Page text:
Movember is an annual event involving the growing or moustaches during the month of November to raise awareness of men’s health issues. There is a movement in Canada to raise awareness of key issues such as prostate cancer, testicular cancer and men’s mental health. Wikipedia identifies Movember as a portmanteau (a new word I learned!) of the Australian-English word for moustache and the month of November. The change in the appearance of facial hair can trigger the question: why are you doing this? And subsequently, open the conversation to discuss important health issues.
A very common cancer mantra is to promote early cancer detection, diagnosis and treatment and thereby decrease the number of preventative deaths. The Movember Foundation encourages men to be aware of their family history of cancer and live a healthier lifestyle.
Prostate cancer is the second most common cancer in men globally. The risk of prostate cancer increases with age but does affect men of all ages. So, if you are a young man, you should really be aware of what to watch for and when to seek medical assessment. Men who are of African or Caribbean descent, and men with a family history (a brother or father with prostate cancer) are 2.5 times more likely to develop prostate cancer.
If you are 50, you should discuss PSA testing with your family doctor or regular health care provider. If you are in one of the higher risk categories just mentioned, you should start that discussion at age 45. A PSA or Prostate Specific Antigen Test is a simple blood test that profiles the PSA concentration in your blood. Not everyone experiences signs or symptoms of prostate cancer. Know that changes in urination with or without pain should trigger a visit to your family doctor.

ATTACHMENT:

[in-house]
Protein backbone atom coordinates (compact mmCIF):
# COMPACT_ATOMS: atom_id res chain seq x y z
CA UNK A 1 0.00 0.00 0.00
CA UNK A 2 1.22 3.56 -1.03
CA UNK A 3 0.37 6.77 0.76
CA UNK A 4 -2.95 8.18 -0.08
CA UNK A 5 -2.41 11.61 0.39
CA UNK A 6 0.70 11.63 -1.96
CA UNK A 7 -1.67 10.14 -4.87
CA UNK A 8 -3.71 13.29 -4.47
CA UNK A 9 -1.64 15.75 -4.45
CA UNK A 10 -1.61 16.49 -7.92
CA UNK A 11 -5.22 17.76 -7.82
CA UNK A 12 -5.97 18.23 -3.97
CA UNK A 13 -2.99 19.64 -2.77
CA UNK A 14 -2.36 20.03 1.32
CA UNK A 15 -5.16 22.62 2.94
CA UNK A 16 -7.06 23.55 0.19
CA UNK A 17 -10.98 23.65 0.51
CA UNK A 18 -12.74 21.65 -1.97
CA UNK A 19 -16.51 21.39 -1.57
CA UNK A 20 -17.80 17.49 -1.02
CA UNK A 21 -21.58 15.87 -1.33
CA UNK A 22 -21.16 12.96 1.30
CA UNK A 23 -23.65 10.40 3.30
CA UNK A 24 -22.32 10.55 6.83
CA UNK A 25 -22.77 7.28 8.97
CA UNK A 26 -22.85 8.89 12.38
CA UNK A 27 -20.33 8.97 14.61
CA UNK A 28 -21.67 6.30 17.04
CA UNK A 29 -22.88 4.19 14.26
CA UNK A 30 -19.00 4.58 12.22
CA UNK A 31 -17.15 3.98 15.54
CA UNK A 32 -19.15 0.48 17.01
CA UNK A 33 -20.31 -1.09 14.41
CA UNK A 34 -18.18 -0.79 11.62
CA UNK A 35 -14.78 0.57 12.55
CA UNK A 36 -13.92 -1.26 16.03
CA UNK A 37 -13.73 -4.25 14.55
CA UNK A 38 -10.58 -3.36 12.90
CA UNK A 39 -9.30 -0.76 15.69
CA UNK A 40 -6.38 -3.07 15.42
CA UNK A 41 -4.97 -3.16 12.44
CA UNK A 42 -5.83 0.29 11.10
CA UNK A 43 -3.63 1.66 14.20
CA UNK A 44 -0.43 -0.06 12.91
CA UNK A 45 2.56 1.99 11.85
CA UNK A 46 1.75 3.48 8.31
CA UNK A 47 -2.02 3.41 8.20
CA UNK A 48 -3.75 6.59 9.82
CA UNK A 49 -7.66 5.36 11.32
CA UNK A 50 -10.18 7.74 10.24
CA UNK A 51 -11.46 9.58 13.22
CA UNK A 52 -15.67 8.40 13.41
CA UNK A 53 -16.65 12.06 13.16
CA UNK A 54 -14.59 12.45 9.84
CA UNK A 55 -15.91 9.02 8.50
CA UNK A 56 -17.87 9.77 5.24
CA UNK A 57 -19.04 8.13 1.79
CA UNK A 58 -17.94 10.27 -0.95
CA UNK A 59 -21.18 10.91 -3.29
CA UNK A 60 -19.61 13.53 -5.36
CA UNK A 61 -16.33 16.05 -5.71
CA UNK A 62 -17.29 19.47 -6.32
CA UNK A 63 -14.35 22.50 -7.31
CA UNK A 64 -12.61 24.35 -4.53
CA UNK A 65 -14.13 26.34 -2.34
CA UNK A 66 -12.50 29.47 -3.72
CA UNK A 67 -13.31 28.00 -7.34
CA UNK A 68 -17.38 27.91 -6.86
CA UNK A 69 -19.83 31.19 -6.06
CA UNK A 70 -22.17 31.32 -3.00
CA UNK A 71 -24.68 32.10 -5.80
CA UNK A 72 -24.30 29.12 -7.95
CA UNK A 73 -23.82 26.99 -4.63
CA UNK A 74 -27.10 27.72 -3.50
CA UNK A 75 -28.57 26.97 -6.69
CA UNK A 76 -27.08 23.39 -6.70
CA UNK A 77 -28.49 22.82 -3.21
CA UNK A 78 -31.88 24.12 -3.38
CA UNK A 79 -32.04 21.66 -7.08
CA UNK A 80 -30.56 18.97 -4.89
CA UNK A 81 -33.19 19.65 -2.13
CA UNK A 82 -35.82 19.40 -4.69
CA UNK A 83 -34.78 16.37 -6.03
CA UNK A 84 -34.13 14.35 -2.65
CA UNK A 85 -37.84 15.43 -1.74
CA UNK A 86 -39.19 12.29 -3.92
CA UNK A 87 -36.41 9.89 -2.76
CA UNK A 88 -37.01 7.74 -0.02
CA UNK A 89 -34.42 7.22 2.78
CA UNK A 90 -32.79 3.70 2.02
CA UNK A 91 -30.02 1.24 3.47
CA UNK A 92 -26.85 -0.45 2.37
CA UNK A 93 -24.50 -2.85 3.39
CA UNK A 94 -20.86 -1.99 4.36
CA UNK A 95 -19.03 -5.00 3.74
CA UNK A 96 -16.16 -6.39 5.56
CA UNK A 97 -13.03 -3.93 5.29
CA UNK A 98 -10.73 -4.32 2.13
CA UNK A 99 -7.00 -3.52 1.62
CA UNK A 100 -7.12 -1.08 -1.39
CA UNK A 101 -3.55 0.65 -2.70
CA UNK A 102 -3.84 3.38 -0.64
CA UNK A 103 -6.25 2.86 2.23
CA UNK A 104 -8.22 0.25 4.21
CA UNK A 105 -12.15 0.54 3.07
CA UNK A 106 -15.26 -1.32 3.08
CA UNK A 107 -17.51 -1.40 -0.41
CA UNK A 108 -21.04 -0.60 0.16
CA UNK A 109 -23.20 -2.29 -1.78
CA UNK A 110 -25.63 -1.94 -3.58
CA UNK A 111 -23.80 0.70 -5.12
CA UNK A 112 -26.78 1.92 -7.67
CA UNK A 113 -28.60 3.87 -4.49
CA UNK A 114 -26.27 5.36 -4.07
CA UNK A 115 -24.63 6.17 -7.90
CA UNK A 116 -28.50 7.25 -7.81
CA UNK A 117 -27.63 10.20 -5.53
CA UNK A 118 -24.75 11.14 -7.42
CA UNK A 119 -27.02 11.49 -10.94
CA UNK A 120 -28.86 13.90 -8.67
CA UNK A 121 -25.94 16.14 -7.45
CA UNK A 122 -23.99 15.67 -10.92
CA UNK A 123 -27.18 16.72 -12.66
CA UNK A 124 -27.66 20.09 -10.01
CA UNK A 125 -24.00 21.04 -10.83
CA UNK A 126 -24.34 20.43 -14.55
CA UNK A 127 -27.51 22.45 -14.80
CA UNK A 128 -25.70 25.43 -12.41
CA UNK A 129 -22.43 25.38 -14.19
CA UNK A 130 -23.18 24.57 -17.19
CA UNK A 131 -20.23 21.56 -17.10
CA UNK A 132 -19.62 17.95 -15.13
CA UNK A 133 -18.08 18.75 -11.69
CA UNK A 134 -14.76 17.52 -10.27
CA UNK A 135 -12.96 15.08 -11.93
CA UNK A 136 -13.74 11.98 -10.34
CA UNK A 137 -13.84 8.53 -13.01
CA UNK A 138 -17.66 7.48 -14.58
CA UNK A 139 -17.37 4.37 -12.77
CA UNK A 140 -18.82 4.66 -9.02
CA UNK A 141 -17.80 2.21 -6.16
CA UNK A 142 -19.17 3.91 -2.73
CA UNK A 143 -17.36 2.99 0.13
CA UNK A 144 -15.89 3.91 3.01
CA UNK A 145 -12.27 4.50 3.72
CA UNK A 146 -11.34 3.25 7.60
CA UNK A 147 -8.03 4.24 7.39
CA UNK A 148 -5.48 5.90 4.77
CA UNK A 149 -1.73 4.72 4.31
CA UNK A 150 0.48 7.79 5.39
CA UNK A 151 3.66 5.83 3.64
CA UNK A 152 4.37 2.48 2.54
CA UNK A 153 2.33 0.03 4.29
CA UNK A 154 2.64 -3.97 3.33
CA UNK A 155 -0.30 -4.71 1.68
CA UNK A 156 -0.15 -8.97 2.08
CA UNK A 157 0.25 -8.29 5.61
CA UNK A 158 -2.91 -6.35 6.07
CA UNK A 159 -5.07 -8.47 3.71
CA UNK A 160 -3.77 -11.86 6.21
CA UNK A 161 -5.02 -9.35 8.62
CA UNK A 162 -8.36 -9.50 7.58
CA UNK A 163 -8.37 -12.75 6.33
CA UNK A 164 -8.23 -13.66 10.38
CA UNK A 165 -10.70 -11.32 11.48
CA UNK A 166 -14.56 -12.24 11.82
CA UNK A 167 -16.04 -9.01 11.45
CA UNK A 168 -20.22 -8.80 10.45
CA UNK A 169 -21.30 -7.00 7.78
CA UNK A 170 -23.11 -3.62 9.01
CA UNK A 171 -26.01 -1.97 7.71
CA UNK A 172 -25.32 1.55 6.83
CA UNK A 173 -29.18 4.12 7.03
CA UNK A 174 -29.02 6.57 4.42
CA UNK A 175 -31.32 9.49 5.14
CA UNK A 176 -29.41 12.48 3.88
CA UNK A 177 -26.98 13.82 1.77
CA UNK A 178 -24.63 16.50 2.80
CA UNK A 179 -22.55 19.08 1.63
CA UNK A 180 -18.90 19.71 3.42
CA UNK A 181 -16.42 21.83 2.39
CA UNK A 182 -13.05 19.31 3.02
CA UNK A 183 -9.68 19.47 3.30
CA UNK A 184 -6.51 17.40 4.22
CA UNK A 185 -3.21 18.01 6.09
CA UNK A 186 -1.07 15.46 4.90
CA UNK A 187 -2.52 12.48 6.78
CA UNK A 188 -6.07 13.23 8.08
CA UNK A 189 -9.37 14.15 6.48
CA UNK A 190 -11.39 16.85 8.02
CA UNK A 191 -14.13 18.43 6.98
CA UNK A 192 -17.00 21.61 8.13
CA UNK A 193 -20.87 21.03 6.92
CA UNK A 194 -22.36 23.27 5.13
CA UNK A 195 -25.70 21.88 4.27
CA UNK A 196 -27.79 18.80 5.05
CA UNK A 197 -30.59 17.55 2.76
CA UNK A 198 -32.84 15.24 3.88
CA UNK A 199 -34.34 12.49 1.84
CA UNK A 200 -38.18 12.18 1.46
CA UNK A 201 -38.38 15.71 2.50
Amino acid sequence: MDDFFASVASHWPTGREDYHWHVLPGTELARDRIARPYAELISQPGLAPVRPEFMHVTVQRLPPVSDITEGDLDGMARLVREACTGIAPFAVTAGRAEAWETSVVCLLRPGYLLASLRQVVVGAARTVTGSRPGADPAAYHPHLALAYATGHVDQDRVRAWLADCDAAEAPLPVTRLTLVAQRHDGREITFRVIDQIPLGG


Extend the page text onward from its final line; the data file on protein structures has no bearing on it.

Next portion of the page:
I love the direct message and humour contained in the Movember movement webpage! Testicular cancer is a topic that you don’t hear much about. They have a great message and a straight-forward approach! In the words of the Movember movement, “the best thing you can do for your nuts is to give them a feel every month or so, get to know what’s normal for you. That way, if anything changes you can act on it.”
Testicular cancer is highly treatable and curable. The Canadian Cancer Society provides self-examination information, and the Movember webpage has a toolbox for men that are diagnosed with testicular cancer, called Nuts and Bolts. It’s a great place to learn more information!
This month’s theme for men’s health also calls our attention to mental health. Some helpful tips for all of us are to initiate conversations, we all say how are you doing? And for the most part the answer is fine. However, if you notice that someone is less conversational, avoiding contact or behaving different you can take a few simple actions to show your support.
ASK – The first step is to ask how someone is doing and go deeper than I am fine.
LISTEN – Show your interest and support for you friend, family member or peer. Make some uninterrupted time to have that conversation.
ENCOURAGE ACTION – Help him focus on things that may help make him feel better, if he has been feeling low or depressed for some time now, encourage him to seek help from a physician, counselling service or the local support program.
CHECK IN – Make a plan to get together again soon to continue the conversation, see how he is doing and show you care.
While this really simplifies a caring approach to someone experiencing mental health issues, do encourage the use of the local and provincial access points for mental health supports. These supports include Doorways, a mental health support service in Stephenville, call 643-8740 for more information. The provincial Mental Health Crisis Line is 1-888-737-4668. The CHANNAL Peer Support Warm Line is 1-855-753-2560.
These are very simple messages on important health issues. For more information go to the Canadian Cancer Society website, the Movember Foundation webpage or discuss things further with your regular health care provider.